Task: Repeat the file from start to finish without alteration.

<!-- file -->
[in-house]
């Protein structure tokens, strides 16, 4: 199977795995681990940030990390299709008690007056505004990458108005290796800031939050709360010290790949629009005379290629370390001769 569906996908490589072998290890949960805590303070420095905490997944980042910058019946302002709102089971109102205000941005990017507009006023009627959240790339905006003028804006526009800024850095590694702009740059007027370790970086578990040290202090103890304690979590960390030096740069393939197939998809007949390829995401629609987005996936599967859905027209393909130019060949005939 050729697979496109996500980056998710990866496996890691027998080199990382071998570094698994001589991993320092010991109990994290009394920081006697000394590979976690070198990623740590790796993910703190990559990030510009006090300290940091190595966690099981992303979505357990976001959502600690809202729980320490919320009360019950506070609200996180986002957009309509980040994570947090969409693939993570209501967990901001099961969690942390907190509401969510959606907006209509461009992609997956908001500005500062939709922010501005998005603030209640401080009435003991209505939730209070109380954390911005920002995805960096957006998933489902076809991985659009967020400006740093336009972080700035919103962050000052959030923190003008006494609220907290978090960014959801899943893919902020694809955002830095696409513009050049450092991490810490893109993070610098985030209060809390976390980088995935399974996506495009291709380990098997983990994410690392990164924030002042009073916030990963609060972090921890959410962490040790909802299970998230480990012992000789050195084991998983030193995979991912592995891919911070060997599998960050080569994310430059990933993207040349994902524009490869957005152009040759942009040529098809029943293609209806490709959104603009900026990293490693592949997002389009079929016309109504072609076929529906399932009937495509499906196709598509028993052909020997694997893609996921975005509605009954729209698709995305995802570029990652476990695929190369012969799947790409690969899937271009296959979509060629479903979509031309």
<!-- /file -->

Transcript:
[in-house]
């Protein structure tokens, strides 16, 4: 199977795995681990940030990390299709008690007056505004990458108005290796800031939050709360010290790949629009005379290629370390001769 569906996908490589072998290890949960805590303070420095905490997944980042910058019946302002709102089971109102205000941005990017507009006023009627959240790339905006003028804006526009800024850095590694702009740059007027370790970086578990040290202090103890304690979590960390030096740069393939197939998809007949390829995401629609987005996936599967859905027209393909130019060949005939 050729697979496109996500980056998710990866496996890691027998080199990382071998570094698994001589991993320092010991109990994290009394920081006697000394590979976690070198990623740590790796993910703190990559990030510009006090300290940091190595966690099981992303979505357990976001959502600690809202729980320490919320009360019950506070609200996180986002957009309509980040994570947090969409693939993570209501967990901001099961969690942390907190509401969510959606907006209509461009992609997956908001500005500062939709922010501005998005603030209640401080009435003991209505939730209070109380954390911005920002995805960096957006998933489902076809991985659009967020400006740093336009972080700035919103962050000052959030923190003008006494609220907290978090960014959801899943893919902020694809955002830095696409513009050049450092991490810490893109993070610098985030209060809390976390980088995935399974996506495009291709380990098997983990994410690392990164924030002042009073916030990963609060972090921890959410962490040790909802299970998230480990012992000789050195084991998983030193995979991912592995891919911070060997599998960050080569994310430059990933993207040349994902524009490869957005152009040759942009040529098809029943293609209806490709959104603009900026990293490693592949997002389009079929016309109504072609076929529906399932009937495509499906196709598509028993052909020997694997893609996921975005509605009954729209698709995305995802570029990652476990695929190369012969799947790409690969899937271009296959979509060629479903979509031309």